2. Blundell, Richard & Griffith, Rachel & Windmeijer, Frank, 2002. "Individual effects and dynamics in count data models," Journal of Econometrics, Elsevier, vol. 108(1), pages 113-131, May.
  3. Hausman, Jerry & Hall, Bronwyn H & Griliches, Zvi, 1984. "Econometric Models for Count Data with an Application to the Patents-R&D Relationship," Econometrica, Econometric Society, vol. 52(4), pages 909-38, July.
  4. Stephen Redding, 2002. "Specialization dynamics," LSE Research Online Documents on Economics 210, London School of Economics and Political Science, LSE Library.
  5. Branstetter, Lee G., 2001. "Are knowledge spillovers international or intranational in scope?: Microeconometric evidence from the U.S. and Japan," Journal of International Economics, Elsevier, vol. 53(1), pages 53-79, February.
  6. Jaffe, Adam B & Trajtenberg, Manuel & Henderson, Rebecca, 1993. "Geographic Localization of Knowledge Spillovers as Evidenced by Patent Citations," The Quarterly Journal of Economics, MIT Press, vol. 108(3), pages 577-98, August.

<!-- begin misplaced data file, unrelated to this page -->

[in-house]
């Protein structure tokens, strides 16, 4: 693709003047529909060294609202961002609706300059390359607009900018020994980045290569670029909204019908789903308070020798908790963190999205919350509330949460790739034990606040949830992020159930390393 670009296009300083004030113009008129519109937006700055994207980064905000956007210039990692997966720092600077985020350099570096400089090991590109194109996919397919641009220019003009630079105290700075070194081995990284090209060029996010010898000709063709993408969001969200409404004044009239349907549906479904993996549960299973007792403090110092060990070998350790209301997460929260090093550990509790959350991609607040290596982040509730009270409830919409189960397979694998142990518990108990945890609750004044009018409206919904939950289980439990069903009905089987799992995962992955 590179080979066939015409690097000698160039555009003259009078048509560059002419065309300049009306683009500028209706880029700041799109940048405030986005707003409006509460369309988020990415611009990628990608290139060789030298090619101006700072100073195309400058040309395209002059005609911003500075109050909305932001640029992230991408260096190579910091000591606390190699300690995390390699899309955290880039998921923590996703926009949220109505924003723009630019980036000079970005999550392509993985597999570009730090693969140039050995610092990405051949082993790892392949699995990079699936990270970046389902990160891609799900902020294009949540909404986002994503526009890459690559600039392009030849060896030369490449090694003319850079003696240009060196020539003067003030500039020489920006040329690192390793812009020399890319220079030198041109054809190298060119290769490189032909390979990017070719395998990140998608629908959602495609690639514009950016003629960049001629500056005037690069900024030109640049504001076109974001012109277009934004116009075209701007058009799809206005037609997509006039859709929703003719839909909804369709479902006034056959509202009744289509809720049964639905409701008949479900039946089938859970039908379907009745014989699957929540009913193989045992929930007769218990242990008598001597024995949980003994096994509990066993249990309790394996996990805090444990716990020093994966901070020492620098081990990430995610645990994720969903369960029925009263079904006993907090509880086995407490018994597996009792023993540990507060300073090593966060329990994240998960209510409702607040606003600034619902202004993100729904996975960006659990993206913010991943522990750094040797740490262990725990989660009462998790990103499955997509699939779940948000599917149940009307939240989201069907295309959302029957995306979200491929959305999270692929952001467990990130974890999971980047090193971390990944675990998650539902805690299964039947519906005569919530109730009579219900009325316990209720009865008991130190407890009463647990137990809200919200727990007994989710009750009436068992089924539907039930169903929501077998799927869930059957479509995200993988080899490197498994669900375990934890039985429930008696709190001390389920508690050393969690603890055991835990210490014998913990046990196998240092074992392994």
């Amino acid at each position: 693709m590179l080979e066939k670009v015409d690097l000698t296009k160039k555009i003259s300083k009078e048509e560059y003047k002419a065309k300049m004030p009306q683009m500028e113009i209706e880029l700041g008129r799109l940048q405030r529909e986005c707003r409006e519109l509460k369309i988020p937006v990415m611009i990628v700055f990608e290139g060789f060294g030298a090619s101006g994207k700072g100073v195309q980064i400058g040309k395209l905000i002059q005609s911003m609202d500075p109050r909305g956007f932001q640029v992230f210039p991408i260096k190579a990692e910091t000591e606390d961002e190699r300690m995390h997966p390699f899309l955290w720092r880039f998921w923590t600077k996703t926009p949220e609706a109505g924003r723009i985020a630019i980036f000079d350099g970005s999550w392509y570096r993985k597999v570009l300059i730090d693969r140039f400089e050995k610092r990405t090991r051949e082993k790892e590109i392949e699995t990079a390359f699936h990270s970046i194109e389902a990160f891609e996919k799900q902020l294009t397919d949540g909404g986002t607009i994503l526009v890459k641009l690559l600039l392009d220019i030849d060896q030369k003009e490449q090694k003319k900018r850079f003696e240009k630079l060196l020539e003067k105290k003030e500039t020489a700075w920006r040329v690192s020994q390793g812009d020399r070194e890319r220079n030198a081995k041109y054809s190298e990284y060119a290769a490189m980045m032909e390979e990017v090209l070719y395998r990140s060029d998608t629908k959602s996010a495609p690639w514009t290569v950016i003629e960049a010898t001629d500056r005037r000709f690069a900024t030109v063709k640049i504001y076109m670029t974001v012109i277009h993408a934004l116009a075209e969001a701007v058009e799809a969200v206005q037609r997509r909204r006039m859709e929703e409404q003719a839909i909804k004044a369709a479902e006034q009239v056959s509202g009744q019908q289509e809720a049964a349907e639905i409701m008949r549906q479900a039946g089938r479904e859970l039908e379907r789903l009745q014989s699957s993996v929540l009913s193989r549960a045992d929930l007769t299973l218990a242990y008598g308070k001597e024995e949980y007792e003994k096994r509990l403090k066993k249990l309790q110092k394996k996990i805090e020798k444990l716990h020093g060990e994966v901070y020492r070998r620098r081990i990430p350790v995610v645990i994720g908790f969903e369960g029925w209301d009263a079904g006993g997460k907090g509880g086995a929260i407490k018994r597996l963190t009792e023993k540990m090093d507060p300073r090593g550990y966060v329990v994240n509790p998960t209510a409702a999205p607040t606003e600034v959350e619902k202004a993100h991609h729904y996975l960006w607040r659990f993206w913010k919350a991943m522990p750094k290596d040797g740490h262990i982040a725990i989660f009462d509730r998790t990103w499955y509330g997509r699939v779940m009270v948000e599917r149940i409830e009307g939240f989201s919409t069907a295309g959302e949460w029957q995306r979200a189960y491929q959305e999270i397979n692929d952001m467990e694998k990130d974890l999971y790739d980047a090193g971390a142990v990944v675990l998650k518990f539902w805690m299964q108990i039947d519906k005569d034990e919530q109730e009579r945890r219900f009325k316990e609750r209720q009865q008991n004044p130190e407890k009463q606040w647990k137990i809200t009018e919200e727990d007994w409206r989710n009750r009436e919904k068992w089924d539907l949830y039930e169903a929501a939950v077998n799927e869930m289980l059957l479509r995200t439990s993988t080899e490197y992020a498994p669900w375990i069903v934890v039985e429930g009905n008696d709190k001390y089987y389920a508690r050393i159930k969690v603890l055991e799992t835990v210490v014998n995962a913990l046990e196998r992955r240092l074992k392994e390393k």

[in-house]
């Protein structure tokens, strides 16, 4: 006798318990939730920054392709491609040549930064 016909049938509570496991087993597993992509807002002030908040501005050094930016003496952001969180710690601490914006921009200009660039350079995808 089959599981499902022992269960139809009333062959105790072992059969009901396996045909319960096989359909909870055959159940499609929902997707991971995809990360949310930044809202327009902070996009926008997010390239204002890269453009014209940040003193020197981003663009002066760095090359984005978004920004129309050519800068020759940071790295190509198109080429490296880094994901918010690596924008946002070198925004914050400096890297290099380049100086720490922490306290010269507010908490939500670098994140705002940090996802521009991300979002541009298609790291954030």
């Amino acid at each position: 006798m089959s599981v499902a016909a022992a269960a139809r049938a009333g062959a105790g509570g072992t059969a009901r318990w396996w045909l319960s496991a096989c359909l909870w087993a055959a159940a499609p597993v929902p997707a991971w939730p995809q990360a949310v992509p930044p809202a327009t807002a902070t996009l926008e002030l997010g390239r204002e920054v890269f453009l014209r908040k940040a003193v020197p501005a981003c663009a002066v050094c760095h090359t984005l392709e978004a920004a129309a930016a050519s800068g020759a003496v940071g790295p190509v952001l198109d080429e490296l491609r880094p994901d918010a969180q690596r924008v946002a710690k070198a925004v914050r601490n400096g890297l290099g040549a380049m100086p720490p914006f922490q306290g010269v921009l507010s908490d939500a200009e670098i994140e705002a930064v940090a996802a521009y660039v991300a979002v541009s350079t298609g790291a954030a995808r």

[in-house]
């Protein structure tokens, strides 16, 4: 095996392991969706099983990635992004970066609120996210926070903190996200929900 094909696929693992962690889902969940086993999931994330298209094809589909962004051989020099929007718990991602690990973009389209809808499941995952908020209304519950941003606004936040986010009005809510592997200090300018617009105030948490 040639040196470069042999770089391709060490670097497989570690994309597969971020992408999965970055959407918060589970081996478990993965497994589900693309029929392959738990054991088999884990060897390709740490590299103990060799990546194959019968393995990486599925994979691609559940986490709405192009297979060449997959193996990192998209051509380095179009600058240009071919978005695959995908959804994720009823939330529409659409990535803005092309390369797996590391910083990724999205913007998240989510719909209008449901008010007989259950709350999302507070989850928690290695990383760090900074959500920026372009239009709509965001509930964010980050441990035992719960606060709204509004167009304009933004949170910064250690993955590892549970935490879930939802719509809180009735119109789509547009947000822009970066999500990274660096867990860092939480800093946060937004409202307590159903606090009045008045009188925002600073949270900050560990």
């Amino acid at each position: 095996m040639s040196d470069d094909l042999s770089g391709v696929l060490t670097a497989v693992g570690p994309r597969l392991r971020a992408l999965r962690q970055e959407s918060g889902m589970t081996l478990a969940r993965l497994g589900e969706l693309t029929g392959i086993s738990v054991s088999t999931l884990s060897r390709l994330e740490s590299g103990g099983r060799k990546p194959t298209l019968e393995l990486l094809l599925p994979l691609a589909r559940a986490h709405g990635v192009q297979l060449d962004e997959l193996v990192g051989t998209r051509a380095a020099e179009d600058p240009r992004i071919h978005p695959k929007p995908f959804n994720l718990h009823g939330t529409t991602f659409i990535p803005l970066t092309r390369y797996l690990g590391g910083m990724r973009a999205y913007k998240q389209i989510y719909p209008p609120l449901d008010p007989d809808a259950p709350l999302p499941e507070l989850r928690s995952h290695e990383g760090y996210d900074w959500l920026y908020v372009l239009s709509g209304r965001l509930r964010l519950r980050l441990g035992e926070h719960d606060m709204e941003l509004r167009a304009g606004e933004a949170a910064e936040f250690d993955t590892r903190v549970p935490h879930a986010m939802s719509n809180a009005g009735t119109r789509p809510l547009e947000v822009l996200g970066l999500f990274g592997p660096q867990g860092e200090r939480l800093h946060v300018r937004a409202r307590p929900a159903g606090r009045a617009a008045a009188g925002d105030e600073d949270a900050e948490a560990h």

7. Wolfgang Keller, 2004. "International Technology Diffusion," Journal of Economic Literature, American Economic Association, vol. 42(3), pages 752-782, September.
  8. Bronwyn H. Hall & Jacques Mairesse, 1992. "Exploring the Relationship Between R&D and Productivity in French Manufacturing Firms," NBER Working Papers 3956, National Bureau of Economic Research, Inc.
  9. Zvi Griliches, 1990. "Patent Statistics as Economic Indicators: A Survey," NBER Working Papers 3301, National Bureau of Economic Research, Inc.
  10. Quah, Danny, 1997. "Empirics for Growth and Distribution: Stratification, Polarization, and Convergence Clubs," CEPR Discussion Papers 1586, C.E.P.R. Discussion Papers.
  11. Michele Cincera & Bruno Van Pottelsberghe, 2001. "International R&D spillovers: a survey," Brussels Economic Review, ULB -- Universite Libre de Bruxelles, vol. 169(169), pages 3-31.
  12. Emmanuel Duguet & Megan MacGarvie, 2005. "How well do patent citations measure flows of technology? Evidence from French innovation surveys," Economics of Innovation and New Technology, Taylor & Francis Journals, vol. 14(5), pages 375-393.
  13. Blundell, Richard & Griffith, Rachel & van Reenen, John, 1999. "Market Share, Market Value and Innovation in a Panel of British Manufacturing Firms," Review of Economic Studies, Wiley Blackwell, vol. 66(3), pages 529-54, July.